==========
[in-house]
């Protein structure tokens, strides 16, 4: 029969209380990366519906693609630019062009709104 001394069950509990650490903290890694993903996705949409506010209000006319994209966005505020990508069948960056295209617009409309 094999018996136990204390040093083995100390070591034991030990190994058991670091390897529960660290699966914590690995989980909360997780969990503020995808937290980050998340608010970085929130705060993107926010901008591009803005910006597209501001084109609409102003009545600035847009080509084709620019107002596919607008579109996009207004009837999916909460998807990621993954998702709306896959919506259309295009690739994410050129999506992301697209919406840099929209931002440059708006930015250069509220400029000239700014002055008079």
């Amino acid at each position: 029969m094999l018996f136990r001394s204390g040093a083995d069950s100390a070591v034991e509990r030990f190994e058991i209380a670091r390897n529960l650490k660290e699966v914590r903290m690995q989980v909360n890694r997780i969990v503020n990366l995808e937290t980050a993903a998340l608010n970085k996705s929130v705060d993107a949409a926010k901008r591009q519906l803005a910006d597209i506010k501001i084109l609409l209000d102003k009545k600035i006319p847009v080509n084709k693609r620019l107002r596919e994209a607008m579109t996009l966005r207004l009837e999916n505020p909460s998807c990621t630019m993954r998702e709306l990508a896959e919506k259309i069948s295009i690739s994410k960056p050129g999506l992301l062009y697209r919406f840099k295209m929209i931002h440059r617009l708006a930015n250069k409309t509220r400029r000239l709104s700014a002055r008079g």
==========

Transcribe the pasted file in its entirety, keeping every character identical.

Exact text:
[in-house]
């Protein structure tokens, strides 16, 4: 029969209380990366519906693609630019062009709104 001394069950509990650490903290890694993903996705949409506010209000006319994209966005505020990508069948960056295209617009409309 094999018996136990204390040093083995100390070591034991030990190994058991670091390897529960660290699966914590690995989980909360997780969990503020995808937290980050998340608010970085929130705060993107926010901008591009803005910006597209501001084109609409102003009545600035847009080509084709620019107002596919607008579109996009207004009837999916909460998807990621993954998702709306896959919506259309295009690739994410050129999506992301697209919406840099929209931002440059708006930015250069509220400029000239700014002055008079």
């Amino acid at each position: 029969m094999l018996f136990r001394s204390g040093a083995d069950s100390a070591v034991e509990r030990f190994e058991i209380a670091r390897n529960l650490k660290e699966v914590r903290m690995q989980v909360n890694r997780i969990v503020n990366l995808e937290t980050a993903a998340l608010n970085k996705s929130v705060d993107a949409a926010k901008r591009q519906l803005a910006d597209i506010k501001i084109l609409l209000d102003k009545k600035i006319p847009v080509n084709k693609r620019l107002r596919e994209a607008m579109t996009l966005r207004l009837e999916n505020p909460s998807c990621t630019m993954r998702e709306l990508a896959e919506k259309i069948s295009i690739s994410k960056p050129g999506l992301l062009y697209r919406f840099k295209m929209i931002h440059r617009l708006a930015n250069k409309t509220r400029r000239l709104s700014a002055r008079g």